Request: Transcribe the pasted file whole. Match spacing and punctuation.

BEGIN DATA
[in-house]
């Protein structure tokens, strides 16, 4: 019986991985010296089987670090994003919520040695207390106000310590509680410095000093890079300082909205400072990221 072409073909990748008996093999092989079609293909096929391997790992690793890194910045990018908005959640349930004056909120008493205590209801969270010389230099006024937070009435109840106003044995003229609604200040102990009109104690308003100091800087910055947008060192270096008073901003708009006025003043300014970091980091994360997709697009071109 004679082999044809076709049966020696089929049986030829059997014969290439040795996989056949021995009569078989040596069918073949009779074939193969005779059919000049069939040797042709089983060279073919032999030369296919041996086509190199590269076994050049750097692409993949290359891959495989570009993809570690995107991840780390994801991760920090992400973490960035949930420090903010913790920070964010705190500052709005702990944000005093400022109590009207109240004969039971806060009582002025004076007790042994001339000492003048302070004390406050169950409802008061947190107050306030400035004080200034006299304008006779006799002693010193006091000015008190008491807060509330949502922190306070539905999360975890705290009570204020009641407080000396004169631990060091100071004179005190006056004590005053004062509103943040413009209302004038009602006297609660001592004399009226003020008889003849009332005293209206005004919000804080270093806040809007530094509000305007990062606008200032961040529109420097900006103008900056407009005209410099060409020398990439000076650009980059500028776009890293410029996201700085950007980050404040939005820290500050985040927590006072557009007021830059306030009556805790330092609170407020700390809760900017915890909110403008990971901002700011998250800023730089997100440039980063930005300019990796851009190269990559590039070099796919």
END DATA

[in-house]
């Protein structure tokens, strides 16, 4: 019986991985010296089987670090994003919520040695207390106000310590509680410095000093890079300082909205400072990221 072409073909990748008996093999092989079609293909096929391997790992690793890194910045990018908005959640349930004056909120008493205590209801969270010389230099006024937070009435109840106003044995003229609604200040102990009109104690308003100091800087910055947008060192270096008073901003708009006025003043300014970091980091994360997709697009071109 004679082999044809076709049966020696089929049986030829059997014969290439040795996989056949021995009569078989040596069918073949009779074939193969005779059919000049069939040797042709089983060279073919032999030369296919041996086509190199590269076994050049750097692409993949290359891959495989570009993809570690995107991840780390994801991760920090992400973490960035949930420090903010913790920070964010705190500052709005702990944000005093400022109590009207109240004969039971806060009582002025004076007790042994001339000492003048302070004390406050169950409802008061947190107050306030400035004080200034006299304008006779006799002693010193006091000015008190008491807060509330949502922190306070539905999360975890705290009570204020009641407080000396004169631990060091100071004179005190006056004590005053004062509103943040413009209302004038009602006297609660001592004399009226003020008889003849009332005293209206005004919000804080270093806040809007530094509000305007990062606008200032961040529109420097900006103008900056407009005209410099060409020398990439000076650009980059500028776009890293410029996201700085950007980050404040939005820290500050985040927590006072557009007021830059306030009556805790330092609170407020700390809760900017915890909110403008990971901002700011998250800023730089997100440039980063930005300019990796851009190269990559590039070099796919």